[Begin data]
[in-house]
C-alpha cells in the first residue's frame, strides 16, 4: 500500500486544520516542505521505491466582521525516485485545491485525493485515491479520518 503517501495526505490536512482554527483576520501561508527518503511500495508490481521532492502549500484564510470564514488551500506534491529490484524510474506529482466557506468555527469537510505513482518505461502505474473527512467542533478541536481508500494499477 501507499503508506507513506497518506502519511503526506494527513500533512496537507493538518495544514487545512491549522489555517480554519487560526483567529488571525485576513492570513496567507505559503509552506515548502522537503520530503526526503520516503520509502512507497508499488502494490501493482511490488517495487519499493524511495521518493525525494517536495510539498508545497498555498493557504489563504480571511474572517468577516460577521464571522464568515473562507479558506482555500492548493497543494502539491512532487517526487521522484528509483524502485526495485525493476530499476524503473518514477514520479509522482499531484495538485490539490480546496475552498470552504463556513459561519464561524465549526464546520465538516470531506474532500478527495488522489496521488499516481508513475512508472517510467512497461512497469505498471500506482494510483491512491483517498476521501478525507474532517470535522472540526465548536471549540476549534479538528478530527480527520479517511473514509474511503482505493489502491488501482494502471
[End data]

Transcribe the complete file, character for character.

[in-house]
C-alpha cells in the first residue's frame, strides 16, 4: 500500500486544520516542505521505491466582521525516485485545491485525493485515491479520518 503517501495526505490536512482554527483576520501561508527518503511500495508490481521532492502549500484564510470564514488551500506534491529490484524510474506529482466557506468555527469537510505513482518505461502505474473527512467542533478541536481508500494499477 501507499503508506507513506497518506502519511503526506494527513500533512496537507493538518495544514487545512491549522489555517480554519487560526483567529488571525485576513492570513496567507505559503509552506515548502522537503520530503526526503520516503520509502512507497508499488502494490501493482511490488517495487519499493524511495521518493525525494517536495510539498508545497498555498493557504489563504480571511474572517468577516460577521464571522464568515473562507479558506482555500492548493497543494502539491512532487517526487521522484528509483524502485526495485525493476530499476524503473518514477514520479509522482499531484495538485490539490480546496475552498470552504463556513459561519464561524465549526464546520465538516470531506474532500478527495488522489496521488499516481508513475512508472517510467512497461512497469505498471500506482494510483491512491483517498476521501478525507474532517470535522472540526465548536471549540476549534479538528478530527480527520479517511473514509474511503482505493489502491488501482494502471